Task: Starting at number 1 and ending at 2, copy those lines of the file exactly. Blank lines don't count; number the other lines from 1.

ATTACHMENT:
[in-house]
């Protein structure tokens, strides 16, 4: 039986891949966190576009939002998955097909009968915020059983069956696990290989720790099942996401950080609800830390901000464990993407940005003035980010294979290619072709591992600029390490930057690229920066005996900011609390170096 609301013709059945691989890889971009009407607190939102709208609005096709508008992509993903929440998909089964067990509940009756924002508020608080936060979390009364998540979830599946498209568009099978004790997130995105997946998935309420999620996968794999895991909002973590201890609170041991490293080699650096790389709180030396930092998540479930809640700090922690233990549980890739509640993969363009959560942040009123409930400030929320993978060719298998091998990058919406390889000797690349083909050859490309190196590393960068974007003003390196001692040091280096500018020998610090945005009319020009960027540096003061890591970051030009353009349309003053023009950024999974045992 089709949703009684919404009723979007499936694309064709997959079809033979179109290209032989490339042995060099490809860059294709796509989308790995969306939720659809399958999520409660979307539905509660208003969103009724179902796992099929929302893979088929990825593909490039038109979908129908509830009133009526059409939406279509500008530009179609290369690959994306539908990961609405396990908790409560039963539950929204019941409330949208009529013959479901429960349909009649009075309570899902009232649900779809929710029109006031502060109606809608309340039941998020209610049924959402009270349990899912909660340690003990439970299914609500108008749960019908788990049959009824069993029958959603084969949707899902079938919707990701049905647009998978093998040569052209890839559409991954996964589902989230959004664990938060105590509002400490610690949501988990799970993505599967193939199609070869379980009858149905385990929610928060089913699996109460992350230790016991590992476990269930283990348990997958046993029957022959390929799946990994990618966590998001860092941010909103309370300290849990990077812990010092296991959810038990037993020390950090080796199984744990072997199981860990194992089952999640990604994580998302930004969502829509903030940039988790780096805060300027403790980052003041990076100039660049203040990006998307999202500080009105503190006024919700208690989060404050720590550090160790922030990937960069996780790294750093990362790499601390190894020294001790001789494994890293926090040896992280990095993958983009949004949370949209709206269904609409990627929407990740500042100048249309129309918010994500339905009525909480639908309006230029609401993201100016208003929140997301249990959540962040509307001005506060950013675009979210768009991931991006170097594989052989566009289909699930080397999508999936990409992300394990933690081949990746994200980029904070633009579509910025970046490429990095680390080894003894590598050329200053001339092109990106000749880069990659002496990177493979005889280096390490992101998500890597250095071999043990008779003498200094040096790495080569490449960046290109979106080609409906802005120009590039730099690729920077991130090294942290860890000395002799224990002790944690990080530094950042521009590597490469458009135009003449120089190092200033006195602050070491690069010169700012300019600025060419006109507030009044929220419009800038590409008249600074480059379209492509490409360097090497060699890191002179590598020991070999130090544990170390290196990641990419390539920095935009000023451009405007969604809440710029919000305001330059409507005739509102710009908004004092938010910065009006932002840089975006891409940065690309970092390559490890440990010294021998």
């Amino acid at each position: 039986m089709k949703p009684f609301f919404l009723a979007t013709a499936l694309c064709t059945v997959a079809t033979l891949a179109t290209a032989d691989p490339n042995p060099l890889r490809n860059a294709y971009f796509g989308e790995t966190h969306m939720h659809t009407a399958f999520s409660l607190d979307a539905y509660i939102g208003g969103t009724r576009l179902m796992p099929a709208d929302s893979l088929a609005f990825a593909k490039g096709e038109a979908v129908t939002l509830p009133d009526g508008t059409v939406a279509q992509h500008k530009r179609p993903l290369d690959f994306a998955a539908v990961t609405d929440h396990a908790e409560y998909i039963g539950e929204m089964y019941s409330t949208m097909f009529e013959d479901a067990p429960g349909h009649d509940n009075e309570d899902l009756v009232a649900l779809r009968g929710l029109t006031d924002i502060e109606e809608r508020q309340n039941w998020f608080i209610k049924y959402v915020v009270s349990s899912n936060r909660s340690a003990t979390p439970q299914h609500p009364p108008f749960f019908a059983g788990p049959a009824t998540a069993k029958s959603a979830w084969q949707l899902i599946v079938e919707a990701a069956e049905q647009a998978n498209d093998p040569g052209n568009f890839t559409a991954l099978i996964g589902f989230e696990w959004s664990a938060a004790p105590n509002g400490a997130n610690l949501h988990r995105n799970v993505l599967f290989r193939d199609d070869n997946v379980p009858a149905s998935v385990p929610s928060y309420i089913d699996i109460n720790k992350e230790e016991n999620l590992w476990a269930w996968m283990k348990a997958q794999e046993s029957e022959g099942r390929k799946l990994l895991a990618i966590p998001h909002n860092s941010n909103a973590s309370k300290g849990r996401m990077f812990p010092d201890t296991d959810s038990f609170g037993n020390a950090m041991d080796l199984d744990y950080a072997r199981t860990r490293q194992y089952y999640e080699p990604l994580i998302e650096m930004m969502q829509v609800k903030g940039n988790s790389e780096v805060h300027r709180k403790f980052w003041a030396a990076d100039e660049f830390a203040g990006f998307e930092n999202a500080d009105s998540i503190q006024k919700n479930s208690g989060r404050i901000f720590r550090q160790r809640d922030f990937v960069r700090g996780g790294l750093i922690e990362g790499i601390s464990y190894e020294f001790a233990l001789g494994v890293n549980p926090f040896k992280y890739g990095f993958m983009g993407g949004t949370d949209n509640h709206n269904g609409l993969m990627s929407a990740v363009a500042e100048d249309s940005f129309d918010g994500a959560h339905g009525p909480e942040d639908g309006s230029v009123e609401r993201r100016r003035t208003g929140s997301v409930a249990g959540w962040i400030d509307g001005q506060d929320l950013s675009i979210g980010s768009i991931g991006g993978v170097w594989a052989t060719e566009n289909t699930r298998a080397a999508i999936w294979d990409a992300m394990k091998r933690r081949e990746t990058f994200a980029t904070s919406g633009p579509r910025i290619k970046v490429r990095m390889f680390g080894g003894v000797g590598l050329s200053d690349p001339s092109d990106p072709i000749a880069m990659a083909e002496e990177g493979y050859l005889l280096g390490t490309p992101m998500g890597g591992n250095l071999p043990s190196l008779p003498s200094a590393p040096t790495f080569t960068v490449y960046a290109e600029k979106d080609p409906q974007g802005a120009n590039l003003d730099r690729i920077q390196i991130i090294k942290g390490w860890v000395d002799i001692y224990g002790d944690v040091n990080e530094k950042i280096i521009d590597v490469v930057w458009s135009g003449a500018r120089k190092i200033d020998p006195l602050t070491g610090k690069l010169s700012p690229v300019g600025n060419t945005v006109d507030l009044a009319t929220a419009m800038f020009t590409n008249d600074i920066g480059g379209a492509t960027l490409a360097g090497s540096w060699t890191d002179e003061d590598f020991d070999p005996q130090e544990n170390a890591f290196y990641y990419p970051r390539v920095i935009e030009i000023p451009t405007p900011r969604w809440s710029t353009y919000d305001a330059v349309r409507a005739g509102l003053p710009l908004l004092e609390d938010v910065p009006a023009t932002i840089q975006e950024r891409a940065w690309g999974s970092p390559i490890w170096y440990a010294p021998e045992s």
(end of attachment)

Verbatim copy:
[in-house]
């Protein structure tokens, strides 16, 4: 039986891949966190576009939002998955097909009968915020059983069956696990290989720790099942996401950080609800830390901000464990993407940005003035980010294979290619072709591992600029390490930057690229920066005996900011609390170096 609301013709059945691989890889971009009407607190939102709208609005096709508008992509993903929440998909089964067990509940009756924002508020608080936060979390009364998540979830599946498209568009099978004790997130995105997946998935309420999620996968794999895991909002973590201890609170041991490293080699650096790389709180030396930092998540479930809640700090922690233990549980890739509640993969363009959560942040009123409930400030929320993978060719298998091998990058919406390889000797690349083909050859490309190196590393960068974007003003390196001692040091280096500018020998610090945005009319020009960027540096003061890591970051030009353009349309003053023009950024999974045992 089709949703009684919404009723979007499936694309064709997959079809033979179109290209032989490339042995060099490809860059294709796509989308790995969306939720659809399958999520409660979307539905509660208003969103009724179902796992099929929302893979088929990825593909490039038109979908129908509830009133009526059409939406279509500008530009179609290369690959994306539908990961609405396990908790409560039963539950929204019941409330949208009529013959479901429960349909009649009075309570899902009232649900779809929710029109006031502060109606809608309340039941998020209610049924959402009270349990899912909660340690003990439970299914609500108008749960019908788990049959009824069993029958959603084969949707899902079938919707990701049905647009998978093998040569052209890839559409991954996964589902989230959004664990938060105590509002400490610690949501988990799970993505599967193939199609070869379980009858149905385990929610928060089913699996109460992350230790016991590992476990269930283990348990997958046993029957022959390929799946990994990618966590998001860092941010909103309370300290849990990077812990010092296991959810038990037993020390950090080796199984744990072997199981860990194992089952999640990604994580998302930004969502829509903030940039988790780096805060300027403790980052003041990076100039660049203040990006998307999202500080009105503190006024919700208690989060404050720590550090160790922030990937960069996780790294750093990362790499601390190894020294001790001789494994890293926090040896992280990095993958983009949004949370949209709206269904609409990627929407990740500042100048249309129309918010994500339905009525909480639908309006230029609401993201100016208003929140997301249990959540962040509307001005506060950013675009979210768009991931991006170097594989052989566009289909699930080397999508999936990409992300394990933690081949990746994200980029904070633009579509910025970046490429990095680390080894003894590598050329200053001339092109990106000749880069990659002496990177493979005889280096390490992101998500890597250095071999043990008779003498200094040096790495080569490449960046290109979106080609409906802005120009590039730099690729920077991130090294942290860890000395002799224990002790944690990080530094950042521009590597490469458009135009003449120089190092200033006195602050070491690069010169700012300019600025060419006109507030009044929220419009800038590409008249600074480059379209492509490409360097090497060699890191002179590598020991070999130090544990170390290196990641990419390539920095935009000023451009405007969604809440710029919000305001330059409507005739509102710009908004004092938010910065009006932002840089975006891409940065690309970092390559490890440990010294021998």